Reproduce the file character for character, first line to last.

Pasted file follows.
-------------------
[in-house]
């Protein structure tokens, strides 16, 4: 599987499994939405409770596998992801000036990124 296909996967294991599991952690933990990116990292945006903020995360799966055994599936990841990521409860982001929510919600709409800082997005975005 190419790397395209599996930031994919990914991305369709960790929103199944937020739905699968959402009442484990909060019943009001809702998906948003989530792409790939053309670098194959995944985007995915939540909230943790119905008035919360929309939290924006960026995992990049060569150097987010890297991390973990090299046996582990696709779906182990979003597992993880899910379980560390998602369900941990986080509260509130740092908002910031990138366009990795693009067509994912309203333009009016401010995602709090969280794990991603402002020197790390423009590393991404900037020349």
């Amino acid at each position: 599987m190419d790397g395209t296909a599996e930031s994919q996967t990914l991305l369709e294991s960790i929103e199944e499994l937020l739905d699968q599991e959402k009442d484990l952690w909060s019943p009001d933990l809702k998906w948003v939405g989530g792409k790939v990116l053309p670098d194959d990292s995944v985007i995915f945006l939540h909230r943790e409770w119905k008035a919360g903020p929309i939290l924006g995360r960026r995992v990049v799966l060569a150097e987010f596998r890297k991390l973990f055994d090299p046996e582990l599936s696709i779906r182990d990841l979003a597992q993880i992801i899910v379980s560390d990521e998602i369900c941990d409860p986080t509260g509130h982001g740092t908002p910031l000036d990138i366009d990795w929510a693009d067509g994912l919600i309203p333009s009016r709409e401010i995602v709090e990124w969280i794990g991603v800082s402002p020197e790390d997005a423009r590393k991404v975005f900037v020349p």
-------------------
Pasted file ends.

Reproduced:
[in-house]
């Protein structure tokens, strides 16, 4: 599987499994939405409770596998992801000036990124 296909996967294991599991952690933990990116990292945006903020995360799966055994599936990841990521409860982001929510919600709409800082997005975005 190419790397395209599996930031994919990914991305369709960790929103199944937020739905699968959402009442484990909060019943009001809702998906948003989530792409790939053309670098194959995944985007995915939540909230943790119905008035919360929309939290924006960026995992990049060569150097987010890297991390973990090299046996582990696709779906182990979003597992993880899910379980560390998602369900941990986080509260509130740092908002910031990138366009990795693009067509994912309203333009009016401010995602709090969280794990991603402002020197790390423009590393991404900037020349």
């Amino acid at each position: 599987m190419d790397g395209t296909a599996e930031s994919q996967t990914l991305l369709e294991s960790i929103e199944e499994l937020l739905d699968q599991e959402k009442d484990l952690w909060s019943p009001d933990l809702k998906w948003v939405g989530g792409k790939v990116l053309p670098d194959d990292s995944v985007i995915f945006l939540h909230r943790e409770w119905k008035a919360g903020p929309i939290l924006g995360r960026r995992v990049v799966l060569a150097e987010f596998r890297k991390l973990f055994d090299p046996e582990l599936s696709i779906r182990d990841l979003a597992q993880i992801i899910v379980s560390d990521e998602i369900c941990d409860p986080t509260g509130h982001g740092t908002p910031l000036d990138i366009d990795w929510a693009d067509g994912l919600i309203p333009s009016r709409e401010i995602v709090e990124w969280i794990g991603v800082s402002p020197e790390d997005a423009r590393k991404v975005f900037v020349p």